Minnesota will adopt the new guidelines issued last week by the Centers for Disease Control that reduces the acceptable quarantine period for someone who has been exposed to another person with COVID-19.
Previously, the recommended quarantine period after a person has been in close contact with somebody with the virus was 14 days.
This remains the best practice per the CDC as this covers the known incubation period for COVID-19, however last week it issued new guidance that said people could come out of quarantine after 10 days if they remain symptom-free, or after 7 days if you've had a negative test.
Gov. Tim Walz and the Minnesota Department of Health said Monday it will be adopting these recommendations, with Walz noting that while the 14-day period remains the safest, the idea of reducing the acceptable quarantine period to 10 days or 7 with a test is to increase compliance.
"A 14 day quarantine is the best thing to do, but the science has been refined enough to say that if we could get more people who were exposed to quarantine for 10 days even, then that would have an impact on the spread of the virus," he said.
"This will make some adjustments to that based on what we can get compliance of," he added, noting that a 14-day quarantine "comes with a little bit of privilege" as not everyone can do so without worrying about work or finances.
Here is the new guidance regarding the 10-day or 7 day quarantines:
Shortening your quarantine period to 10 days after your most recent exposure to someone with COVID-19 may be considered if:
- You have not tested positive for COVID-19, you don’t have symptoms, and you will continue to watch out for possible symptoms through day 14.
- You will continue to mask, maintain at least 6 feet of distance from others, and follow other prevention guidance.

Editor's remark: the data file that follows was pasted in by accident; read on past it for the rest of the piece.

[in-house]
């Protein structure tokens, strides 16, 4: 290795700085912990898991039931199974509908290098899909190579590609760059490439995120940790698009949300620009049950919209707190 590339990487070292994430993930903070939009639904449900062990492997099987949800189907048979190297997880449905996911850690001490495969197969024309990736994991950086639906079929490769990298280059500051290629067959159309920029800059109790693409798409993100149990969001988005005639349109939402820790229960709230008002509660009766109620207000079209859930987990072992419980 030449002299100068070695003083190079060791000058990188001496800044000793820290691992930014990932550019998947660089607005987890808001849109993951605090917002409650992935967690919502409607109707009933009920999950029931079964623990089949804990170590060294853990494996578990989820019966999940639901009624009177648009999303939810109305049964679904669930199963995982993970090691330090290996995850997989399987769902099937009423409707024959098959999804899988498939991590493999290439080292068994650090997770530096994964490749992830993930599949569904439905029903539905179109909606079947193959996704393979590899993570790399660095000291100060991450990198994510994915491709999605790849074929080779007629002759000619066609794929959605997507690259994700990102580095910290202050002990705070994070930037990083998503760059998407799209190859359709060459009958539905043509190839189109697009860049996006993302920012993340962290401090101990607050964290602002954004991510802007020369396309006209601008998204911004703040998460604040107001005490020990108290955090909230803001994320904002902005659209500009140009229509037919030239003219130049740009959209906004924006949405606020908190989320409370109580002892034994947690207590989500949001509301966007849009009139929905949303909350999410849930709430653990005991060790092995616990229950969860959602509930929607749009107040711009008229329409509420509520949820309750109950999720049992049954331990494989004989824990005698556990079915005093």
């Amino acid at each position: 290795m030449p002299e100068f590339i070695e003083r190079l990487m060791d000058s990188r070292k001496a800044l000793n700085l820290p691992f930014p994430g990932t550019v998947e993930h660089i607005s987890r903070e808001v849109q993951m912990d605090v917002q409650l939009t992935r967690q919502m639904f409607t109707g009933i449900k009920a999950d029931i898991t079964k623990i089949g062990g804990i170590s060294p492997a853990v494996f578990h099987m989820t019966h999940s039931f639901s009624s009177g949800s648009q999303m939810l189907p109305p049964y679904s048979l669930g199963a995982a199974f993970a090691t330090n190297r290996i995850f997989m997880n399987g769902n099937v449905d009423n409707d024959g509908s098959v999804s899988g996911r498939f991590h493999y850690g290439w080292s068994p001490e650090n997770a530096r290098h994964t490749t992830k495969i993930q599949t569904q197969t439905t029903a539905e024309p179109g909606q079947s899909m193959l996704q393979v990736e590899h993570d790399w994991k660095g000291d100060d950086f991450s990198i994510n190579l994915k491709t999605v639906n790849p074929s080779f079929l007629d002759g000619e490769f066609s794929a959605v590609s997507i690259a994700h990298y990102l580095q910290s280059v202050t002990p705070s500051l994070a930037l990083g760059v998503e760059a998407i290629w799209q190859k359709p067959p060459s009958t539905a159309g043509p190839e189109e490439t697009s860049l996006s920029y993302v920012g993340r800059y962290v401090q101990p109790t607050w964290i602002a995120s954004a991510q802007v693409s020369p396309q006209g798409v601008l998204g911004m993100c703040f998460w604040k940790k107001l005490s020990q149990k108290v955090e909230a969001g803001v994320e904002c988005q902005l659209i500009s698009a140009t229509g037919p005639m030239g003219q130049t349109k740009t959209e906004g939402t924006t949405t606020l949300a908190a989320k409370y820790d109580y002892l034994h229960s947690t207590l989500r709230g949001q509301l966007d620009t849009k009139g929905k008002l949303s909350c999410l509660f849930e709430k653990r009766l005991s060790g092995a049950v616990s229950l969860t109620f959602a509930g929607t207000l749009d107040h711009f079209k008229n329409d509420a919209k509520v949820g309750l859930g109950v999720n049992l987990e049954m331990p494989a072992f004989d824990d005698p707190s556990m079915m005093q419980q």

- You will isolate and get tested as soon as possible if you develop any symptoms of COVID-19.
"The updated guidance allows for the quarantine period to be shortened to seven days if the person meets all the above conditions and has a negative COVID-19 test result."
About the tests:
- It must be a PCR test (from saliva, or nose, or throat) and not an antigen test.
- It must be conducted at least five full days after the start of the quarantine period.
- You may return to regular activities if you test negative and don't have symptoms, but must self-monitor for symptoms through Day 14.
- You must continue to wear a mask, social distance, and follow other prevention guidance.
When you shouldn't quarantine for less than 14 days
Per MDH, shortening quarantine from 14 days is not recommended in the following scenarios:
- You have a household exposure. This is because it is difficult for household members to quarantine separately and household exposures have a particularly high risk of transmission.
- You are in a congregate living situation, including a long-term care facility, correctional facility, homeless shelter or other setting. In these settings, it can be very difficult for people to quarantine individually and there is higher risk of exposing multiple people, including those at high-risk of severe disease.
- You work in health care settings, correctional facilities or shelters: The updated state guidance has specific language for health care workers. Because health care workers provide care for the most vulnerable and those most at risk for severe complications from COVID-19, they should be excluded for 14 days from working in health care setting. If a facility is experiencing a staffing shortage, the facility may ask the health care worker to return prior to the end of their 14-day quarantine.